“Nearly every problem has been solved by someone, somewhere. The frustration is that we can’t seem to replicate (those solutions) anywhere else” . Bill Clinton
The International Centre for Social Franchising tackles the issue of scale; its mission is to help the most successful social impact projects replicate.
What is social franchising?
The essence and power of social franchising is that a proven social change project is turned into a ‘franchise’ and then quickly replicated. At its simplest, social franchising can be equated to the highly successful commercial franchising seen all over the world: Body Shop, Subway or McDonalds. The central franchise documents their processes and then franchisees adopt the approach and are given support in establishing themselves. This allows them to set up a successful business much faster, with reduced risk, whilst maintaining quality.
The critical difference with social franchising is that rather than creating profits for shareholders the aim is to create benefits to society.
The social franchising model can be successfully applied to the full spectrum of third sector organisations, from social enterprises to NGOs. The power of a social franchise is greatest when a network is established under a common brand. Rapid innovation becomes possible because of the number of semi-independent, highly motivated franchisees tackling the same issues. In some cases the shared brand has given the ability to influence policy far beyond that of an individual organisation.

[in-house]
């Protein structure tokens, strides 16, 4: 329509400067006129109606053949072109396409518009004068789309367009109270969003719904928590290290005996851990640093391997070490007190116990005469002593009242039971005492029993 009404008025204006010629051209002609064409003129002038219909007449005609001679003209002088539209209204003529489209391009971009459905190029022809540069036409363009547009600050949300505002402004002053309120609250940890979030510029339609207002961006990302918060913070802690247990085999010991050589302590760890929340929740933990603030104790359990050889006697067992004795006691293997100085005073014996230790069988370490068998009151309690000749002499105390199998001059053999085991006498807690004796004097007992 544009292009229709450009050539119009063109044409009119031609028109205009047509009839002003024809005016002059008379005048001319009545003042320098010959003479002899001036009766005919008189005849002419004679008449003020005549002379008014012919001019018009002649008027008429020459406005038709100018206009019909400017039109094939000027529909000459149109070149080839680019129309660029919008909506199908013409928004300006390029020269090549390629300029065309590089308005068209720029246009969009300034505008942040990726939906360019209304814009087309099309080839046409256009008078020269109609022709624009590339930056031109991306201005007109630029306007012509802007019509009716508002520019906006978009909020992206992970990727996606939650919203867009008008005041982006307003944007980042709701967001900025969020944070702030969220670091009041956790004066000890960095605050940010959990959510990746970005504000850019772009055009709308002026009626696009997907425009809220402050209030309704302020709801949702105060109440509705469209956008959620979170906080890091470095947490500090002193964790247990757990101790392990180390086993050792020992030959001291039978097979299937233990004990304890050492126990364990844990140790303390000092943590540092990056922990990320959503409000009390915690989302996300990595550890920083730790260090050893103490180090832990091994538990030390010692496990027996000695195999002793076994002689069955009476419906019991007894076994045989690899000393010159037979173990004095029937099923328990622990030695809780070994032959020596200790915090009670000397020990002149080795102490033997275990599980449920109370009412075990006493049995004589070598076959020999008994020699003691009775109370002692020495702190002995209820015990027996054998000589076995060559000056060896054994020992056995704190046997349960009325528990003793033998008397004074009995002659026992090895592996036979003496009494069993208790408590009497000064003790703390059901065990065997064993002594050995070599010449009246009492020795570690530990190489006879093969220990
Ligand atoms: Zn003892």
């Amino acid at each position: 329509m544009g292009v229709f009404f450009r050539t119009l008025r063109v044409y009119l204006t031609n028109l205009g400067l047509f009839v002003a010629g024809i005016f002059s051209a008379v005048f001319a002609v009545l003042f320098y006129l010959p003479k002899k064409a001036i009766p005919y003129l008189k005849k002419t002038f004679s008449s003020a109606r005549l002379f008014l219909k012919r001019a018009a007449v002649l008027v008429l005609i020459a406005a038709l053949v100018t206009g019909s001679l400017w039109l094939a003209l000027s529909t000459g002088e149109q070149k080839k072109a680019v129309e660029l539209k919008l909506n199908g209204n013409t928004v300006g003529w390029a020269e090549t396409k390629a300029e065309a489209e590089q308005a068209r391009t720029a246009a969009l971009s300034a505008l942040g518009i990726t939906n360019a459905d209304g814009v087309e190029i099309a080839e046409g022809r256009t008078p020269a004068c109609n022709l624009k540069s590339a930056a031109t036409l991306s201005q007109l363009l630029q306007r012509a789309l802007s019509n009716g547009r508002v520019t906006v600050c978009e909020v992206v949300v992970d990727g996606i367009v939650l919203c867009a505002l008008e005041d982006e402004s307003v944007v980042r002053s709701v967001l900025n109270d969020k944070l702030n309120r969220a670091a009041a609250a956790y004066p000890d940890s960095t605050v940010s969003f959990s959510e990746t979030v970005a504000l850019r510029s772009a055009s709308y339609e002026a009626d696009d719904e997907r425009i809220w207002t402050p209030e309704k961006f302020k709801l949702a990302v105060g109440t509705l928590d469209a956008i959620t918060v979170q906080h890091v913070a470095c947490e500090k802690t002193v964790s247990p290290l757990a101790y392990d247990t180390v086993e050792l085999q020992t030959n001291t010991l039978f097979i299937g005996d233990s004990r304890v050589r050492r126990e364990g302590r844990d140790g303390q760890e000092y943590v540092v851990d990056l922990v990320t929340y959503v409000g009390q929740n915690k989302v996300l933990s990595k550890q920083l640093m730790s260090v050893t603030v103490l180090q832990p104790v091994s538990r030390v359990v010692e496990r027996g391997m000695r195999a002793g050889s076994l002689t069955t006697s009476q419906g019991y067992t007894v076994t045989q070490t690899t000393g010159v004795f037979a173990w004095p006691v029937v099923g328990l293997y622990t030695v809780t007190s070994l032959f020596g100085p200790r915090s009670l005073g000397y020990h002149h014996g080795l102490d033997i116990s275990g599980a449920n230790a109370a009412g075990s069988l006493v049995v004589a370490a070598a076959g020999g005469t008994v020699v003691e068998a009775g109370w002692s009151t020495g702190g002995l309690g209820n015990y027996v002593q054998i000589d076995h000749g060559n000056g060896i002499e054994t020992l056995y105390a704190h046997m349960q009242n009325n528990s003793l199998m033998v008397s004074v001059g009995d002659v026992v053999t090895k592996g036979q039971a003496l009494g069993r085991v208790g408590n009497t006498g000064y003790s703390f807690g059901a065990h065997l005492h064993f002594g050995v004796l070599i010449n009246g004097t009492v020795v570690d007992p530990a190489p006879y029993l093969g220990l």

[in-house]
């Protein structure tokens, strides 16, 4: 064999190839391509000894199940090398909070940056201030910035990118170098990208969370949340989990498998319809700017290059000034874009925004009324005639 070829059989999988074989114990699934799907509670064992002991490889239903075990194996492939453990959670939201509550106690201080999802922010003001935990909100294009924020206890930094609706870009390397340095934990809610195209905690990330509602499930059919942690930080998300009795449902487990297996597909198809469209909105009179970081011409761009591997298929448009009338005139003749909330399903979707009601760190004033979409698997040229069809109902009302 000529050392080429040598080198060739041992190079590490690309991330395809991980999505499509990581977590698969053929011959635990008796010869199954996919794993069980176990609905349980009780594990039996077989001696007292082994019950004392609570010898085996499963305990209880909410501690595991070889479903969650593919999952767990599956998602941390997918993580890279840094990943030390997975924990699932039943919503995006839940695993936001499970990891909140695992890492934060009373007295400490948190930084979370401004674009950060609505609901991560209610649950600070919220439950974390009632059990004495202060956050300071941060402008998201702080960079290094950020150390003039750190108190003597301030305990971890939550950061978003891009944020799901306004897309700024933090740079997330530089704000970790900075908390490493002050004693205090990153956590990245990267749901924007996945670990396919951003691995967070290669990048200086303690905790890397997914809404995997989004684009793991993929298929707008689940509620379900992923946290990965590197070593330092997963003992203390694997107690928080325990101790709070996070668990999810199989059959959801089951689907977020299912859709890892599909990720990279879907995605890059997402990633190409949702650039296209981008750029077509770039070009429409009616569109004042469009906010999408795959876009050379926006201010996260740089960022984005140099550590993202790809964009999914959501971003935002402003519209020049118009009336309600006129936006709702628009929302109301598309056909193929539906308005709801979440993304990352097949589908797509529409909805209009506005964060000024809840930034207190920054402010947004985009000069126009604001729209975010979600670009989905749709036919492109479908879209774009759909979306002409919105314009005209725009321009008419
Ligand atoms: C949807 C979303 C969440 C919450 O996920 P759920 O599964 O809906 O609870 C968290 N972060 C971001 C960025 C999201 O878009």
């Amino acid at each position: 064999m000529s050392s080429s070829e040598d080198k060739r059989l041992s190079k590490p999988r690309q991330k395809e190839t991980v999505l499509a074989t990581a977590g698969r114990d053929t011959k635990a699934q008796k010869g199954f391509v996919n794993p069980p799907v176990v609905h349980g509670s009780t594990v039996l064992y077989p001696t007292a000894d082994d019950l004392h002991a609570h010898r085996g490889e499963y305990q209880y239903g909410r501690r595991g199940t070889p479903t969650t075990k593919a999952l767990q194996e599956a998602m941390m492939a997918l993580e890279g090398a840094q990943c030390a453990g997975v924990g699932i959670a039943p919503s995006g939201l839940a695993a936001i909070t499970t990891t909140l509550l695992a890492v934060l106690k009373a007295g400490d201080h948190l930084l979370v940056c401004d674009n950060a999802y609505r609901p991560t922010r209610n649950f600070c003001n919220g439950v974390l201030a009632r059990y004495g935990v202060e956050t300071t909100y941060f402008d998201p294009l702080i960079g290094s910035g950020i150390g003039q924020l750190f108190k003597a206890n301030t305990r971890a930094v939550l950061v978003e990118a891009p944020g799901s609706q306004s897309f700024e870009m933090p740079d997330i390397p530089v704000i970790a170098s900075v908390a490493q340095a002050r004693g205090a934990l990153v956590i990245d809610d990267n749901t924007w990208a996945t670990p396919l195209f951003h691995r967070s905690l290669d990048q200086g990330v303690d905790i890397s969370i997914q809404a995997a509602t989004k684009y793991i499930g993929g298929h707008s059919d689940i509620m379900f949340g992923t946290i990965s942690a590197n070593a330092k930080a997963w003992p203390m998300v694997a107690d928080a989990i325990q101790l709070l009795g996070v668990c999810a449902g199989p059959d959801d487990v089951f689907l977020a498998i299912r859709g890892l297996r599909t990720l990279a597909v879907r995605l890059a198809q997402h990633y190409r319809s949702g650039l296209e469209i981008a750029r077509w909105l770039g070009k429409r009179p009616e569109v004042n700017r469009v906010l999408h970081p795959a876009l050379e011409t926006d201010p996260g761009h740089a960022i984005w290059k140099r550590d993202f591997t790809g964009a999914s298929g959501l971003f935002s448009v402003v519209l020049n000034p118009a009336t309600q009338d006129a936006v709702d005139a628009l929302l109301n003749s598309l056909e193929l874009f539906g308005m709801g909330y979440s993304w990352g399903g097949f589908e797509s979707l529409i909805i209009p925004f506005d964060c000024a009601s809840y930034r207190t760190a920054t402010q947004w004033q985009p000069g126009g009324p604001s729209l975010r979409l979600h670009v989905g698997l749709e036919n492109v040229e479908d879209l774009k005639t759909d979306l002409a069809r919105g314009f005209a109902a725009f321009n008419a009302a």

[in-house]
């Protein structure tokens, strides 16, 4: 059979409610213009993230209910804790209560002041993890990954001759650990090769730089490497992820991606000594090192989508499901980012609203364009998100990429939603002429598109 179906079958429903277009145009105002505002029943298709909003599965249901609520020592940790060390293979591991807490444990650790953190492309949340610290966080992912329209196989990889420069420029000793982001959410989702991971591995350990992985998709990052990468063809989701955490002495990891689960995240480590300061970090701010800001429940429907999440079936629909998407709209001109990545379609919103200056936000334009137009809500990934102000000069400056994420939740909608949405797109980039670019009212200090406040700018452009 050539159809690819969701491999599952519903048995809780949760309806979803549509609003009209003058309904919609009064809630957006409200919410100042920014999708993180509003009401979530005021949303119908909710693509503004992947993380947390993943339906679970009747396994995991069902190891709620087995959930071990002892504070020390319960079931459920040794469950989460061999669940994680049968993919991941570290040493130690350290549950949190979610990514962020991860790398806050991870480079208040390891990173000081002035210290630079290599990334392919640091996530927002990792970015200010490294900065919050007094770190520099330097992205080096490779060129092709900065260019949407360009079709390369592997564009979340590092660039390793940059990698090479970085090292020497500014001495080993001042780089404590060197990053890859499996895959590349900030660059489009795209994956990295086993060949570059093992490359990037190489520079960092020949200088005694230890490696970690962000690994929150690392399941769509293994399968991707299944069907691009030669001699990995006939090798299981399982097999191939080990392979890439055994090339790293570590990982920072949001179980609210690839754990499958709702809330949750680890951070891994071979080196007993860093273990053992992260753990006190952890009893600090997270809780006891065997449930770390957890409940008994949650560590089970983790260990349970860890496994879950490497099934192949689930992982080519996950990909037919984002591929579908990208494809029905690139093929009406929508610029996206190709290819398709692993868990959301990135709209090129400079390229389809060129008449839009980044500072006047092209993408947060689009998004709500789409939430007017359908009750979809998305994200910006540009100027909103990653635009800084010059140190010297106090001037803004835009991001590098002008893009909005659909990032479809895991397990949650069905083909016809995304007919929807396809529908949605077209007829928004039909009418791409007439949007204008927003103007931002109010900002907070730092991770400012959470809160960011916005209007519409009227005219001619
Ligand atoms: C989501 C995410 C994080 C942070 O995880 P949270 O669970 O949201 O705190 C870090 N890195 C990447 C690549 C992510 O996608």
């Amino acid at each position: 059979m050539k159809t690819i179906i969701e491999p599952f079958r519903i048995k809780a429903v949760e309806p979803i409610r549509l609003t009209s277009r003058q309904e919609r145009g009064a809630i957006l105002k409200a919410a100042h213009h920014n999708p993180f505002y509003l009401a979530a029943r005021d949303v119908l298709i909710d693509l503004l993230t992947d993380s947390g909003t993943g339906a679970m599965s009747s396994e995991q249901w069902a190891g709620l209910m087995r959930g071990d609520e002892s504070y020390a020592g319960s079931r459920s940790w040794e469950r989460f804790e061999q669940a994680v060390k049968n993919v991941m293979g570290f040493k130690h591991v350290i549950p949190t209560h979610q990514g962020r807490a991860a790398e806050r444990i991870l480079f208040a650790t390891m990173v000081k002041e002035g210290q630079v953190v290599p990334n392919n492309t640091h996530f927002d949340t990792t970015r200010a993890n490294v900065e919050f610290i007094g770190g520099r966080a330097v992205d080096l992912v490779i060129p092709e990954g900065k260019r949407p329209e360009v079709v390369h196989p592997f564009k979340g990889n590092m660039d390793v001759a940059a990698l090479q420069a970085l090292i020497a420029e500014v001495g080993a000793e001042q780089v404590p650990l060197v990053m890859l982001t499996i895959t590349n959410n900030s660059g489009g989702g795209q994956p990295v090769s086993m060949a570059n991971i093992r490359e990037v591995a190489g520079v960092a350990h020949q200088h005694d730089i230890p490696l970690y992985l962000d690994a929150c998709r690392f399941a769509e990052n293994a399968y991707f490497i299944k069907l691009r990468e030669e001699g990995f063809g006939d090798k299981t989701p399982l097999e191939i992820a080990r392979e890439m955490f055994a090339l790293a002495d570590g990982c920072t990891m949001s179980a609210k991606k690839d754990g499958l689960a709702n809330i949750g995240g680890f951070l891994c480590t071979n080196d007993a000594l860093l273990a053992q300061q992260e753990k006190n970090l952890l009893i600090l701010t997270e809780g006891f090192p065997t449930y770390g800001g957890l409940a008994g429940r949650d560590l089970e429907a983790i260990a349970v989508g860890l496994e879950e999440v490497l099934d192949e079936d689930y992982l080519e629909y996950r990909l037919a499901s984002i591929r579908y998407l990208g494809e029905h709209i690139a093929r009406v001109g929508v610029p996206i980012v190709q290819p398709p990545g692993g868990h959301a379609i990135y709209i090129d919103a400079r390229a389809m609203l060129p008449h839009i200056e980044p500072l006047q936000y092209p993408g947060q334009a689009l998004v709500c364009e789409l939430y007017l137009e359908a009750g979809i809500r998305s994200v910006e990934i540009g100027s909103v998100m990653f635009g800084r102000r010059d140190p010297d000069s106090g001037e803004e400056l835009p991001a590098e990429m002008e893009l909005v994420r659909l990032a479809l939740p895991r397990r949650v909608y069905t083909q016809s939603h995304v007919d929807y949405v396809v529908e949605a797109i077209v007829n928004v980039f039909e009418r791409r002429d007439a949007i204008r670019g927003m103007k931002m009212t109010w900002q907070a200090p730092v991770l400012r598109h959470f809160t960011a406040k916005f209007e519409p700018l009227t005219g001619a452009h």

Why social franchising?
Social franchising works. Not everyone can be an innovator, but there are many people willing to work hard to create social change. Just look at our members for success stories.
Social franchising offers a way of scaling up successful solutions to meet a greater need over a wider geographical area. It is an appropriate scaling-up strategy when philanthropic funds and aid grants are less available and where the solution is based on an enterprise model.
Why was the International Centre for Social Franchising created?
There are numerous social organisations whose success has been evaluated and proved. Yet frustratingly, the wheel is constantly being reinvented. These organisations should be replicated in other areas and other countries or used to inspire copycat solutions. The core idea and the accumulated experience should be the starting point for designing and delivering solutions elsewhere.
What does the International Centre for Social Franchising do?
- Assist - act as consultants for those wanting to franchise
- Research - forward the study of social franchising in its different manifestation and develop blueprints and best practices for replication
- Network – act as a hub for discussion and networking on social franchising and scale